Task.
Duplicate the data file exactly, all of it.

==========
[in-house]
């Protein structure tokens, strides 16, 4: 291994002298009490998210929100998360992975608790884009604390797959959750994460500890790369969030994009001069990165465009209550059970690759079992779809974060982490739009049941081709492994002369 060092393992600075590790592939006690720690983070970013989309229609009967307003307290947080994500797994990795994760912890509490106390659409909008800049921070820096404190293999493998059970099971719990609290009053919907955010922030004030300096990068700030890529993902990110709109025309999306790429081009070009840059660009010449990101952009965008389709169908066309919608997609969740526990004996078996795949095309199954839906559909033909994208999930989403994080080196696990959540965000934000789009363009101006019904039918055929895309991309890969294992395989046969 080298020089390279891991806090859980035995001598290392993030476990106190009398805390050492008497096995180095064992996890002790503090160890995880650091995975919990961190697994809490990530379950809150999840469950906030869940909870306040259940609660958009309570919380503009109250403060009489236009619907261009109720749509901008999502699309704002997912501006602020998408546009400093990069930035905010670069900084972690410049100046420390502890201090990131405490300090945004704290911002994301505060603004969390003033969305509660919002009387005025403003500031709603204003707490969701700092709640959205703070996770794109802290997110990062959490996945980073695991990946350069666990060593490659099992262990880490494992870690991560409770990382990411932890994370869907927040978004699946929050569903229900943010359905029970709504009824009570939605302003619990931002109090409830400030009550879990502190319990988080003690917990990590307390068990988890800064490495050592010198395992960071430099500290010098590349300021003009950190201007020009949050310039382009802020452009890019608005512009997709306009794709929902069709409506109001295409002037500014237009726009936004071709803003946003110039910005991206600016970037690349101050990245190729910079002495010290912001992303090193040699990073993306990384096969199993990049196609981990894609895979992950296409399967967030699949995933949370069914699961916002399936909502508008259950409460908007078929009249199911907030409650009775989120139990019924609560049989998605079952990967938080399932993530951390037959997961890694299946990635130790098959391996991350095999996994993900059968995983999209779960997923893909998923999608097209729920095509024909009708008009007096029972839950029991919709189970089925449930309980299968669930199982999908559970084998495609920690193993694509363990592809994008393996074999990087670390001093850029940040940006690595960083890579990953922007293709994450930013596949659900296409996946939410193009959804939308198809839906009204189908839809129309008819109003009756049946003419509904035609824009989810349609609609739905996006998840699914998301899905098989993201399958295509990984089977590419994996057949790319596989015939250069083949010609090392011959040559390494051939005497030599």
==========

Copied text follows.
[in-house]
């Protein structure tokens, strides 16, 4: 291994002298009490998210929100998360992975608790884009604390797959959750994460500890790369969030994009001069990165465009209550059970690759079992779809974060982490739009049941081709492994002369 060092393992600075590790592939006690720690983070970013989309229609009967307003307290947080994500797994990795994760912890509490106390659409909008800049921070820096404190293999493998059970099971719990609290009053919907955010922030004030300096990068700030890529993902990110709109025309999306790429081009070009840059660009010449990101952009965008389709169908066309919608997609969740526990004996078996795949095309199954839906559909033909994208999930989403994080080196696990959540965000934000789009363009101006019904039918055929895309991309890969294992395989046969 080298020089390279891991806090859980035995001598290392993030476990106190009398805390050492008497096995180095064992996890002790503090160890995880650091995975919990961190697994809490990530379950809150999840469950906030869940909870306040259940609660958009309570919380503009109250403060009489236009619907261009109720749509901008999502699309704002997912501006602020998408546009400093990069930035905010670069900084972690410049100046420390502890201090990131405490300090945004704290911002994301505060603004969390003033969305509660919002009387005025403003500031709603204003707490969701700092709640959205703070996770794109802290997110990062959490996945980073695991990946350069666990060593490659099992262990880490494992870690991560409770990382990411932890994370869907927040978004699946929050569903229900943010359905029970709504009824009570939605302003619990931002109090409830400030009550879990502190319990988080003690917990990590307390068990988890800064490495050592010198395992960071430099500290010098590349300021003009950190201007020009949050310039382009802020452009890019608005512009997709306009794709929902069709409506109001295409002037500014237009726009936004071709803003946003110039910005991206600016970037690349101050990245190729910079002495010290912001992303090193040699990073993306990384096969199993990049196609981990894609895979992950296409399967967030699949995933949370069914699961916002399936909502508008259950409460908007078929009249199911907030409650009775989120139990019924609560049989998605079952990967938080399932993530951390037959997961890694299946990635130790098959391996991350095999996994993900059968995983999209779960997923893909998923999608097209729920095509024909009708008009007096029972839950029991919709189970089925449930309980299968669930199982999908559970084998495609920690193993694509363990592809994008393996074999990087670390001093850029940040940006690595960083890579990953922007293709994450930013596949659900296409996946939410193009959804939308198809839906009204189908839809129309008819109003009756049946003419509904035609824009989810349609609609739905996006998840699914998301899905098989993201399958295509990984089977590419994996057949790319596989015939250069083949010609090392011959040559390494051939005497030599």